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Assessing Genetic Risks: Implications for Health and Social Policy
programs, undertaken to assess the value of screening for management or the provision of reproductive options.
Criteria for Testing
Tests should be of benefit to the individual tested, and if offered to anyone they should be offered to everyone. Singling out of subpopulation groups for genetic testing raises the potential for stigmatizing such groups. The tests should be reliable and accurate, being reasonably specific and highly sensitive. Results should be communicated quickly and under circumstances that take into account the implications of the news and its impact on the feelings of those receiving it. Standards should be uniform throughout the Nation. Mechanisms to ensure consistency and continuous evaluation should be instituted. Centralization of screening laboratories is desirable to maintain standards. Screening should not be undertaken in the absence of pilot studies or facilities for follow-up.
(summarized from NAS, 1975)
The committee finds itself in strong agreement with these criteria, especially the principle that tests should be of benefit to the individual being tested. This principle has several applications. In newborn screening, it means that testing should be undertaken only to benefit the newborn. In screening for disease management, the interventions that follow the test should benefit those screened, and not be used against them. The committee was concerned that some uses of genetic test information may represent harmful and unwarranted intrusions on individual privacy. For example, in adoption cases, information from genetic screening programs should not be used in a detrimental way to determine suitability as adoptive parents or as a potential adopted child. Obviously, the use of genetic information, as well as other medical information, in adoption is a complex subject, and requires further study (see Chapter 9).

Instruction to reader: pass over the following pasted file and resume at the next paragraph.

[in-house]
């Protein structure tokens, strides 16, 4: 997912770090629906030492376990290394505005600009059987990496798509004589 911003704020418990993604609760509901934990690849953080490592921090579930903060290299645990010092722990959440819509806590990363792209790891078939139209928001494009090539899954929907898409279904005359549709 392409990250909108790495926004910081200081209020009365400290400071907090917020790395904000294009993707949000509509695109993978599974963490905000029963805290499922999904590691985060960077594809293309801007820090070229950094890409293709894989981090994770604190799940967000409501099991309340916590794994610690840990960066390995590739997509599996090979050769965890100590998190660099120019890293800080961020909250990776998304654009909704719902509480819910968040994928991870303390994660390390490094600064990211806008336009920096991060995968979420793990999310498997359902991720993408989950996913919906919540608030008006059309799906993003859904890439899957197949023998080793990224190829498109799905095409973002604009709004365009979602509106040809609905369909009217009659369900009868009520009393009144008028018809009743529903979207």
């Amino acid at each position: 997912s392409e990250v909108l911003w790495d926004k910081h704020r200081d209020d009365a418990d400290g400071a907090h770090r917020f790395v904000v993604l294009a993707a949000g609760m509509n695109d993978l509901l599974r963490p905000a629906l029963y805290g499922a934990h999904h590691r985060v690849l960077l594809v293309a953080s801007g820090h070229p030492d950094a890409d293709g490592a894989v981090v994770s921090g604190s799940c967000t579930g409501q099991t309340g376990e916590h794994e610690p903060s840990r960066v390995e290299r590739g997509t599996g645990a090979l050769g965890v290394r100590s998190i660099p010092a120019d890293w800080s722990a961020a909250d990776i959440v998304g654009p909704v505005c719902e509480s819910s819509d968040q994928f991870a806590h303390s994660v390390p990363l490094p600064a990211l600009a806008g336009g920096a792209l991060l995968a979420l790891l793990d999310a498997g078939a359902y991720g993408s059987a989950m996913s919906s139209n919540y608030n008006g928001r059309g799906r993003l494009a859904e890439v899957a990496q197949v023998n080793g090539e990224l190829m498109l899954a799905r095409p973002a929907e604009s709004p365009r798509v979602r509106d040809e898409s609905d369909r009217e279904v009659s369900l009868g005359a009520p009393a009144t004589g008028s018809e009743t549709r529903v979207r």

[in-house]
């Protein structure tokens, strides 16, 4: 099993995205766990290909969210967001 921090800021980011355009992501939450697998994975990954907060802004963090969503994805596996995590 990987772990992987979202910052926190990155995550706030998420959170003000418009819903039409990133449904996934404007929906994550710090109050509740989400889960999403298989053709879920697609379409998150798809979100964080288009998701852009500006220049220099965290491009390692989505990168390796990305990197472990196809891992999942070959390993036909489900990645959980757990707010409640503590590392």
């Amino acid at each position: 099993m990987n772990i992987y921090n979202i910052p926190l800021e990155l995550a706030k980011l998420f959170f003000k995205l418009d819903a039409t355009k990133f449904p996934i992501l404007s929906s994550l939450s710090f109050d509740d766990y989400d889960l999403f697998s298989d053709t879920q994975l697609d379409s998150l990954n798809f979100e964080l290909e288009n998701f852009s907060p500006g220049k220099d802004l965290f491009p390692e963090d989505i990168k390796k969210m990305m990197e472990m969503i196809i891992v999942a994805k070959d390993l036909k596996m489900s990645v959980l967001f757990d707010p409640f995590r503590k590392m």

The committee also agrees that there should be equal access to testing, with the further condition that equal access should be provided for people at approximately equal risk of having a genetic disorder. If there are wide discrepancies in risks to subsegments of the population, there would be no need to screen those at lower risk; the committee believes that the mere availability of a genetic test should not mean that it should necessarily be offered to everyone. Such a policy might be difficult to implement, but—if a low-risk group can be delineated—the committee does not believe that it would be necessary to offer them testing. This will help to hold down the costs per case averted at a time when neither the states nor the federal government is as likely to finance an expansion of genetic testing or screening as they were for PKU and sickle cell anemia. Equal access may also depend on reforms in our health insurance system that will either pay for, or reim-